Obama understands the danger of becoming a leader based only on charisma

a corrupt political system designed to support the rich and powerful. But Barack Obama is making a lot of people believe in the audacious decision to hope. Obama understands the danger of becoming a leader based only on charisma. He witnessed firsthand what happened when Harold Washington, the first African American mayor of Chicago, was elected in the early 1980s and then died in office. Obama noted, "He was a classic charismatic leader, and when he died all of that dissipated. This potentially powerful collective spirit that went into supporting him was never translated into clear principles, or into an articulable agenda for community change.” Can Obama create a political movement rather than a mere political campaign? Announcing his campaign for president, Obama declared that he was running “not just to hold an office, but to gather with you to transform a nation.” Obama will inevitably disappoint those who idolize him. But what he can bring us is the hope of a country that will try to live up to its espoused ideals of equality and justice, and the dream of having a president we can admire and trust.

John K. Wilson is the a uthor of “Ba ra ck Oba ma : This Improba ble Quest” a nd the founder of oba ma He is the former commenta ry pa ge editor of StreetWise.

Contributing Writers John Godoy is a Chicago-based wellness consultant and personal trainer with a leading prevention-based, integrative health and wellness provider.

Jim Memolo is a member of WGN’s 720 Sports Central, where he can be heard from 7 to 9 p.m. weeknights and weekend afternoons. Memolo previously hosted morning drive on Sporting News Radio and was morning drive co-host for five years on WSCR. He also served as producer for Howard Cosell's shows on ABC Radio. Ginny & The Chef: Originally a professional chef, Chef J now writes a syndicated weekly newspaper column on food and fitness in Chicago. J. is


the president of the Chicago Research Chefs LLC and president emeritus of the Chicago Nutrition Association. Ginny has written nutrition and fitness articles for several local and national publications such as the Chicago Tribune and On-Health magazine. Ginny has a bachelor’s degree in nutrition science and dietetics and a master’s degree in nutrition communications & marketing. Richard Pegue has lived the music he writes about. Pegue has been music director at WVON and program director and fill-in disc jockey at WGCI. He is now heard Saturday nights on WKKC, 89.3 FM. Adeshina O. Emmanuel Jr. is a lifetime Uptown resident, and a student at Harold Washington W W W. S T R E E T W I S E . O R G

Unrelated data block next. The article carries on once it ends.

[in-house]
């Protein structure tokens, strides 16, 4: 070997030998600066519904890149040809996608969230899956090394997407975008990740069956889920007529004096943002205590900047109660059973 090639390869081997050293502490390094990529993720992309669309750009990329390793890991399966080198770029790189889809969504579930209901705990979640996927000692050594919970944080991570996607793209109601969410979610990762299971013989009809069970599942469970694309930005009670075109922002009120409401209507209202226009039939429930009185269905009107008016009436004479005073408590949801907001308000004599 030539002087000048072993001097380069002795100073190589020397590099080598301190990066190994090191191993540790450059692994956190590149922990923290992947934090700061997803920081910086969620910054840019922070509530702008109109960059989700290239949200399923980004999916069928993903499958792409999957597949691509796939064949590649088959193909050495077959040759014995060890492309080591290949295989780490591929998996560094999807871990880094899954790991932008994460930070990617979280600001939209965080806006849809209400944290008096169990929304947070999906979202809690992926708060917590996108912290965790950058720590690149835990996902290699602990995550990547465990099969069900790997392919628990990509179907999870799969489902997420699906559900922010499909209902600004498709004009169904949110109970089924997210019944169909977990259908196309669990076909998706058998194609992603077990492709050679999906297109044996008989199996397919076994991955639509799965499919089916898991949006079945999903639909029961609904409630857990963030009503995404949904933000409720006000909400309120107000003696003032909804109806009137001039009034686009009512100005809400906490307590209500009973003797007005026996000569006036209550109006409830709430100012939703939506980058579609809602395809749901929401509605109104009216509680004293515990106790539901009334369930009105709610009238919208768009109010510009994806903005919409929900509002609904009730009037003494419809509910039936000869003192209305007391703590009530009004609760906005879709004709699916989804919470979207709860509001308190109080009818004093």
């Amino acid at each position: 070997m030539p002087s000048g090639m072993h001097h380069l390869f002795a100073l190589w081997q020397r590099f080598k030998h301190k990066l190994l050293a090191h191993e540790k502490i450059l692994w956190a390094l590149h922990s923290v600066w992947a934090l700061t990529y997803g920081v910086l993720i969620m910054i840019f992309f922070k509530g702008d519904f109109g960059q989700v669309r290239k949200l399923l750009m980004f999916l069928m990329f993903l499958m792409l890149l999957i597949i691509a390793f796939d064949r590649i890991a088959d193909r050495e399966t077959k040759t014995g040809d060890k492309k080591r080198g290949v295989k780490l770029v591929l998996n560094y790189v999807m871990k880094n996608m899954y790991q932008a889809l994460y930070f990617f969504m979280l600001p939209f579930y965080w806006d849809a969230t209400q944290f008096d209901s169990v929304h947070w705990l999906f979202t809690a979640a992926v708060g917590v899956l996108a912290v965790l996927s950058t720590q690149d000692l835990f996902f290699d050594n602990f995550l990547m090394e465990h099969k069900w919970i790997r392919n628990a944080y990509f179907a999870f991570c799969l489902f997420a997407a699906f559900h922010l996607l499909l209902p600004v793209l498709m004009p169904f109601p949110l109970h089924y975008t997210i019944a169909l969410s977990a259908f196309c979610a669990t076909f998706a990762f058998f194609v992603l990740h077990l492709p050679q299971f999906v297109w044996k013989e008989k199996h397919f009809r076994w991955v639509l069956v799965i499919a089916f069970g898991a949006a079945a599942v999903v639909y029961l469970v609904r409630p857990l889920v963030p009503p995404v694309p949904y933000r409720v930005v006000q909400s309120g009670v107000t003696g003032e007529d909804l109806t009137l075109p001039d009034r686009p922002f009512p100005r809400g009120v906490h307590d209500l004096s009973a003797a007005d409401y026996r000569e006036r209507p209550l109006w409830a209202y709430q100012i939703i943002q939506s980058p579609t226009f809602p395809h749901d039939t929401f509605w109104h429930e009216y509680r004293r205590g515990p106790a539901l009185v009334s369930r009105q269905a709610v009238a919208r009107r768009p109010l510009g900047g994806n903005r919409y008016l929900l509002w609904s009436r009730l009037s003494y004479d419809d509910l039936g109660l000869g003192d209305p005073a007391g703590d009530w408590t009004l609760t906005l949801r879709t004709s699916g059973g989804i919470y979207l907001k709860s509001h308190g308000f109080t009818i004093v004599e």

College, where he serves as Editor-In-Chief of the school's student newspaper, The Herald. He also contributes to The Conduit and Underlined, two online entertainment and lifestyle magazines. For StreetWise, Adeshina has previously penned an article about artist Daniel Heyman's Abu Ghraib Detainee Interview Project, and another article on the efforts to preserve legendary muralist William Walker's All of Mankind mural. Ruth L Ratny is celebrating her 30th year as chronicler of Chicago's visual media industry. A screenwriter also, she is working on movie about gospel great Mahalia Jackson, the Oprah of her day, whose dream of equality 60 years ago was fulfilled with Barack Obama in the White House.

J A N U A R Y 21-J A N U A R Y 27, 2009

International Network of Street Papers (INSP)

Where now for the ‘Grand Old Party’? By Joanne Zuhl Managing Editor, StreetRoots, Portland, OR

ohn W. Dean, White House counsel to Richard Nixon and a pivotal player in the Watergate scandal of the 1970s, looks at the future of the federal government between eight years of Bush, and four (or more) of Barack Obama.
 Perhaps no one was better qualified to write about the secrecy of the Bush administration than Dean in Worse tha n Wa terga te. Dean’s testimony in Senate hearings on Watergate led to Nixon’s resignation, and laid down a template for later administrations’ views toward the press and the public. 
 Worse tha n Wa terga te was the first in a trilogy by Dean that assesses not only the Bush administration but also the impact of Republican leadership during the past eight years. He followed it with Conserva tives without Conscience. His most recent book, and the final in his series, is Broken Government: How Republica n Rule Destroyed the Legisla tive, Executive a nd Judicia l Bra nches. It is now out in paperback.


Joanne Zuhl: What was going through your mind November 4, the night of the election?